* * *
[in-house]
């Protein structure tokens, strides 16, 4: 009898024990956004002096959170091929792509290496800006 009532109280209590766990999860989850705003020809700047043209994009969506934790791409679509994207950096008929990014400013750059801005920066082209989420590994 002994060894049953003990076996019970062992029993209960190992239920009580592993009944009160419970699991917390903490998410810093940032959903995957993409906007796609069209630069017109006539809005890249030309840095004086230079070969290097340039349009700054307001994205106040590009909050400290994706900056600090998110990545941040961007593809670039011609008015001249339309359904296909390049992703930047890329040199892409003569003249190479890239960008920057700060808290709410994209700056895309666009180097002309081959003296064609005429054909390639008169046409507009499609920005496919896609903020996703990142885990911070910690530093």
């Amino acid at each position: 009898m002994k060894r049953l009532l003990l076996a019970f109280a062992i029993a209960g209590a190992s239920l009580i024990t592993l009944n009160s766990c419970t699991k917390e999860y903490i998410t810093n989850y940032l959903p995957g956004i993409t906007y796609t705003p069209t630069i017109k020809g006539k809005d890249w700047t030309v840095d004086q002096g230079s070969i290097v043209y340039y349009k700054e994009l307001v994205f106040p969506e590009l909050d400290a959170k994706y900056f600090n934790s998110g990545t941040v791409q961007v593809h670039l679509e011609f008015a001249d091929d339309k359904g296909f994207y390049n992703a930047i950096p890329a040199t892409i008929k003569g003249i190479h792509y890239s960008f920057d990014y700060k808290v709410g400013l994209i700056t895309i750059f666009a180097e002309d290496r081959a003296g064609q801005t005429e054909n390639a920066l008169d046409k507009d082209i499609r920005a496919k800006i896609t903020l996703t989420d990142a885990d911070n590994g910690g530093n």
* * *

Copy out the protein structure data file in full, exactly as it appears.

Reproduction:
[in-house]
């Protein structure tokens, strides 16, 4: 009898024990956004002096959170091929792509290496800006 009532109280209590766990999860989850705003020809700047043209994009969506934790791409679509994207950096008929990014400013750059801005920066082209989420590994 002994060894049953003990076996019970062992029993209960190992239920009580592993009944009160419970699991917390903490998410810093940032959903995957993409906007796609069209630069017109006539809005890249030309840095004086230079070969290097340039349009700054307001994205106040590009909050400290994706900056600090998110990545941040961007593809670039011609008015001249339309359904296909390049992703930047890329040199892409003569003249190479890239960008920057700060808290709410994209700056895309666009180097002309081959003296064609005429054909390639008169046409507009499609920005496919896609903020996703990142885990911070910690530093």
């Amino acid at each position: 009898m002994k060894r049953l009532l003990l076996a019970f109280a062992i029993a209960g209590a190992s239920l009580i024990t592993l009944n009160s766990c419970t699991k917390e999860y903490i998410t810093n989850y940032l959903p995957g956004i993409t906007y796609t705003p069209t630069i017109k020809g006539k809005d890249w700047t030309v840095d004086q002096g230079s070969i290097v043209y340039y349009k700054e994009l307001v994205f106040p969506e590009l909050d400290a959170k994706y900056f600090n934790s998110g990545t941040v791409q961007v593809h670039l679509e011609f008015a001249d091929d339309k359904g296909f994207y390049n992703a930047i950096p890329a040199t892409i008929k003569g003249i190479h792509y890239s960008f920057d990014y700060k808290v709410g400013l994209i700056t895309i750059f666009a180097e002309d290496r081959a003296g064609q801005t005429e054909n390639a920066l008169d046409k507009d082209i499609r920005a496919k800006i896609t903020l996703t989420d990142a885990d911070n590994g910690g530093n």